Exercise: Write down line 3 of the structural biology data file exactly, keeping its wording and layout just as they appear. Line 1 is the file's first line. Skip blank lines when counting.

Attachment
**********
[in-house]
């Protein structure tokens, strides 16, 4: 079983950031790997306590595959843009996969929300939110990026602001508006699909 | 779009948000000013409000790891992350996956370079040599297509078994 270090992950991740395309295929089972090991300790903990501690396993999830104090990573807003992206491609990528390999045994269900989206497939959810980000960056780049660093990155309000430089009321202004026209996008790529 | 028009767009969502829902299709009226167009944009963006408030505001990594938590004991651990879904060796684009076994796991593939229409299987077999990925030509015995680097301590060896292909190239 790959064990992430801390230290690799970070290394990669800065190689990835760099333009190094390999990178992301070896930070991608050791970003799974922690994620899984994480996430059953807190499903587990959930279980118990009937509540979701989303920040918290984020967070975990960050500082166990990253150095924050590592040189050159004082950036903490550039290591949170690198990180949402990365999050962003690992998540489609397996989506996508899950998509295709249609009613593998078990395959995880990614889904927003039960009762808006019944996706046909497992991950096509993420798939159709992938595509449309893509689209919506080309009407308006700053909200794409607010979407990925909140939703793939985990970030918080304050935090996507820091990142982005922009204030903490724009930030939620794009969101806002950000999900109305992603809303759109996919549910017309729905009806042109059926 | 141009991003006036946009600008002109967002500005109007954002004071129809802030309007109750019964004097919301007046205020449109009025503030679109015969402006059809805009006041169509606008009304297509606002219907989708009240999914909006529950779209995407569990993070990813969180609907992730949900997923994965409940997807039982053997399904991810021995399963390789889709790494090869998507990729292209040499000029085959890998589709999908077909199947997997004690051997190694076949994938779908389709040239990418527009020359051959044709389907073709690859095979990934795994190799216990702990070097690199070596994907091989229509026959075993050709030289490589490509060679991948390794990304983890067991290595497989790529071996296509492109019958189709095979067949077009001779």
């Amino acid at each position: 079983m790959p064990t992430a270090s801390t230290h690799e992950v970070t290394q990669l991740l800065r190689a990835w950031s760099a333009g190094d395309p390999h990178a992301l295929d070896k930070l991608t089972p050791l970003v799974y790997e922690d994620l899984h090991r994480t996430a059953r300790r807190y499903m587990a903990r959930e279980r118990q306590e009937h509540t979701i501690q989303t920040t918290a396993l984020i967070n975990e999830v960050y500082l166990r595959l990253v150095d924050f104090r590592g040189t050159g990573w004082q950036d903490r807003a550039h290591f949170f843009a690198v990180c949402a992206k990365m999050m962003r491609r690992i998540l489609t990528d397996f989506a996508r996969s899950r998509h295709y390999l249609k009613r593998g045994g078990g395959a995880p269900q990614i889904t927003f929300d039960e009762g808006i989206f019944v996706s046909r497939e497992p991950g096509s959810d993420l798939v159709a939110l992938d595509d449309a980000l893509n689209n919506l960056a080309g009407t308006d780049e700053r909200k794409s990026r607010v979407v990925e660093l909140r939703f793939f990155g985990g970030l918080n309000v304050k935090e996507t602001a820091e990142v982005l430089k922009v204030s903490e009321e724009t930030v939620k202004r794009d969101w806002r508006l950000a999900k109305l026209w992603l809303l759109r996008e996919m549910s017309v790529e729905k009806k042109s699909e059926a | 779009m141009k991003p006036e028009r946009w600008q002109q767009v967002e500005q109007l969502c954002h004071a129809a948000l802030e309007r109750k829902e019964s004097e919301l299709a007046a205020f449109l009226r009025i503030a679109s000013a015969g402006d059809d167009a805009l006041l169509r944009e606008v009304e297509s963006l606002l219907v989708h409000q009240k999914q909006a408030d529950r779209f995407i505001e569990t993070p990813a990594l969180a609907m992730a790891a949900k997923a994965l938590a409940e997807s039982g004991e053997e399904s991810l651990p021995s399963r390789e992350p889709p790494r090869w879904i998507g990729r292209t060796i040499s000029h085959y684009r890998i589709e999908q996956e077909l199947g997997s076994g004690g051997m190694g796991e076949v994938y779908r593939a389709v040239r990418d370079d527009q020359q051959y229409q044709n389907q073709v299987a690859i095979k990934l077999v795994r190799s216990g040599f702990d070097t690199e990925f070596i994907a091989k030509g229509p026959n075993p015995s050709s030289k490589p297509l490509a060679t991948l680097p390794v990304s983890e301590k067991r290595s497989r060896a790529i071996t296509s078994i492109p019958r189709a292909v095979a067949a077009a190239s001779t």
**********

């Amino acid at each position: 079983m790959p064990t992430a270090s801390t230290h690799e992950v970070t290394q990669l991740l800065r190689a990835w950031s760099a333009g190094d395309p390999h990178a992301l295929d070896k930070l991608t089972p050791l970003v799974y790997e922690d994620l899984h090991r994480t996430a059953r300790r807190y499903m587990a903990r959930e279980r118990q306590e009937h509540t979701i501690q989303t920040t918290a396993l984020i967070n975990e999830v960050y500082l166990r595959l990253v150095d924050f104090r590592g040189t050159g990573w004082q950036d903490r807003a550039h290591f949170f843009a690198v990180c949402a992206k990365m999050m962003r491609r690992i998540l489609t990528d397996f989506a996508r996969s899950r998509h295709y390999l249609k009613r593998g045994g078990g395959a995880p269900q990614i889904t927003f929300d039960e009762g808006i989206f019944v996706s046909r497939e497992p991950g096509s959810d993420l798939v159709a939110l992938d595509d449309a980000l893509n689209n919506l960056a080309g009407t308006d780049e700053r909200k794409s990026r607010v979407v990925e660093l909140r939703f793939f990155g985990g970030l918080n309000v304050k935090e996507t602001a820091e990142v982005l430089k922009v204030s903490e009321e724009t930030v939620k202004r794009d969101w806002r508006l950000a999900k109305l026209w992603l809303l759109r996008e996919m549910s017309v790529e729905k009806k042109s699909e059926a | 779009m141009k991003p006036e028009r946009w600008q002109q767009v967002e500005q109007l969502c954002h004071a129809a948000l802030e309007r109750k829902e019964s004097e919301l299709a007046a205020f449109l009226r009025i503030a679109s000013a015969g402006d059809d167009a805009l006041l169509r944009e606008v009304e297509s963006l606002l219907v989708h409000q009240k999914q909006a408030d529950r779209f995407i505001e569990t993070p990813a990594l969180a609907m992730a790891a949900k997923a994965l938590a409940e997807s039982g004991e053997e399904s991810l651990p021995s399963r390789e992350p889709p790494r090869w879904i998507g990729r292209t060796i040499s000029h085959y684009r890998i589709e999908q996956e077909l199947g997997s076994g004690g051997m190694g796991e076949v994938y779908r593939a389709v040239r990418d370079d527009q020359q051959y229409q044709n389907q073709v299987a690859i095979k990934l077999v795994r190799s216990g040599f702990d070097t690199e990925f070596i994907a091989k030509g229509p026959n075993p015995s050709s030289k490589p297509l490509a060679t991948l680097p390794v990304s983890e301590k067991r290595s497989r060896a790529i071996t296509s078994i492109p019958r189709a292909v095979a067949a077009a190239s001779t």